Since these articles refer to  Moore’s law I can’t help but write that Moore’s law must be one of the most generalized law in Computer Science. From his original prediction about transistor density , this law is now cited anywhere you come across exponential growth.

DNS changes

January 4, 2009 by · 1 Comment
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In the process of changing domain registrar, site may not be available for some time next couple of days.

Books and Movies in 2008

January 1, 2009 by · Leave a Comment
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Short overview of movies I watched and (non-technical) books I read in 2008

Movies

New/Recent

  1. Mithya – Watch it for Ranvir Shorey
  2. Lives of Others – Recommended watch
  3. Persepolis – ok
  4. Aamir – Brilliant movie by a debutant director, hope he doesn’t go into trap of ‘I came talented but bollywood ruined me’.
  5. A Wednesday – Such movies are not made very often, not in bollywood at least.
  6. Dasvidaniya – It is no masterpiece but definitely a good movie, wish they made more this.
  7. Khuda ke liye – Recommended, good take on a complicated topic
  8. Quantum of Solace
  9. Dark Knight – Recommended

Caught up

  1. Memento
  2. Pulp Fiction
  3. The Shop on Main Street – Watch it to find out why this 1965 Czechoslovakian movie is so highly regarded. Wonderful watch.
  4. 8 1/2 – Difficult to watch
  5. Pyasa – Could complete it only in second attempt, but you realise why this movie is consistently rated in all time best 100 movies across the globe.
  6. No man’s land – Must watch

Would have loved to watch

  1. Tahaan
  2. Mumbai Meri Jaan
  3. Taare Zameen Par

(Non Technical ) Books – (Sad that could not read more)

  1. Old man and the sea – Hemmingway got Nobel prize but I felt they would have given him for a different story in the same book !! Image of the old man Santiago will remain fresh in your mind long after you finish the book.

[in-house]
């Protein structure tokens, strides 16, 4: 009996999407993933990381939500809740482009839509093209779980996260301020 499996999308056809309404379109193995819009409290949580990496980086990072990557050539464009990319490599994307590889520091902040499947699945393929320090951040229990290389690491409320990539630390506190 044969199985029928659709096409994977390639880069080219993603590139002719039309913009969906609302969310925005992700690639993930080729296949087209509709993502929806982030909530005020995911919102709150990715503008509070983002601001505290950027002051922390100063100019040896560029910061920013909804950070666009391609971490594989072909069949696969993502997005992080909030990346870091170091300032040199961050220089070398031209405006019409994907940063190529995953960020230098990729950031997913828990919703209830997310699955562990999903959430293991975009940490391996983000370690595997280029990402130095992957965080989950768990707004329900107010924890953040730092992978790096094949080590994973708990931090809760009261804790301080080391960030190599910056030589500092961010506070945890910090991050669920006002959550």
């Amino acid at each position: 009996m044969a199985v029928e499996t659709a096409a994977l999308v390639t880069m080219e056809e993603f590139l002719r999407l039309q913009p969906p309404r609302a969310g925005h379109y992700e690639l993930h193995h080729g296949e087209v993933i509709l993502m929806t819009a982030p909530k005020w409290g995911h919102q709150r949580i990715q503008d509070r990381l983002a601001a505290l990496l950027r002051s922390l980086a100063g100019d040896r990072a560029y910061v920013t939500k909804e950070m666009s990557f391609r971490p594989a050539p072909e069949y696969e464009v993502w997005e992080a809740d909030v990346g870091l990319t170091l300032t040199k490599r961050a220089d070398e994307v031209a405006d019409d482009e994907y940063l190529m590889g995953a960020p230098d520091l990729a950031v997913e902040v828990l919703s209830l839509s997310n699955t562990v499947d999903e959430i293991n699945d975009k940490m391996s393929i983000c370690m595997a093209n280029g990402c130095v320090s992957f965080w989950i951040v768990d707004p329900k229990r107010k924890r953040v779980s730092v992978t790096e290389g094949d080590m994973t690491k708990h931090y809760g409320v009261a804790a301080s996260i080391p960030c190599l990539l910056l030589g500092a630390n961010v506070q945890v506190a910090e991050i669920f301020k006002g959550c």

2. How to lie with statistics – Few things don’t age with time, this book must be one of those.
  3. The Zen way – What do I say about this masterpiece by Alan Watts– let me put the reviews I got from rbag Amazon Rating 4.5/5 | Worth a couple dozen other books on Zen Buddhism | Alan Watts at his best. | The Way of Zen is an excellent introduction to Zen Buddhism... There is one thing I would like to add though – this book is about eastern philosophy and contains questions like God is abstract or absolute, which may or may not bind you.
  4. It is not about the bike – Good read, recommended.

I can hear the crackers outside, so it must be 09 now and I should stop writing. Happy New Year 2009.

Pleasant take-aways from assembly Election 08

December 30, 2008 by · 2 Comments
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Sometimes you get a feeling that things are changing(for good). Recent assembly elections was one such moment.  High voting percentage, debunking the myth of anti-incumbency[0] and appreciation of leaders who delivered were prominent take-aways. I’ll try to group together the things which were different:

1. First one definitely has to be high turnout of voters.  Earlier high turnouts were normally because of some emotional issue or strong desire for change. But high turnout here means something more important. I  means that more people are engaged. One way to look at it is that if I did not go vote last time but went this time around, there can be  many reasons but one of the possibilities is that I believe that my vote matters[1]. This is a simplistic way to put it but the bottom line is that people are more aware about their rights (and hopefully about responsibilities  too).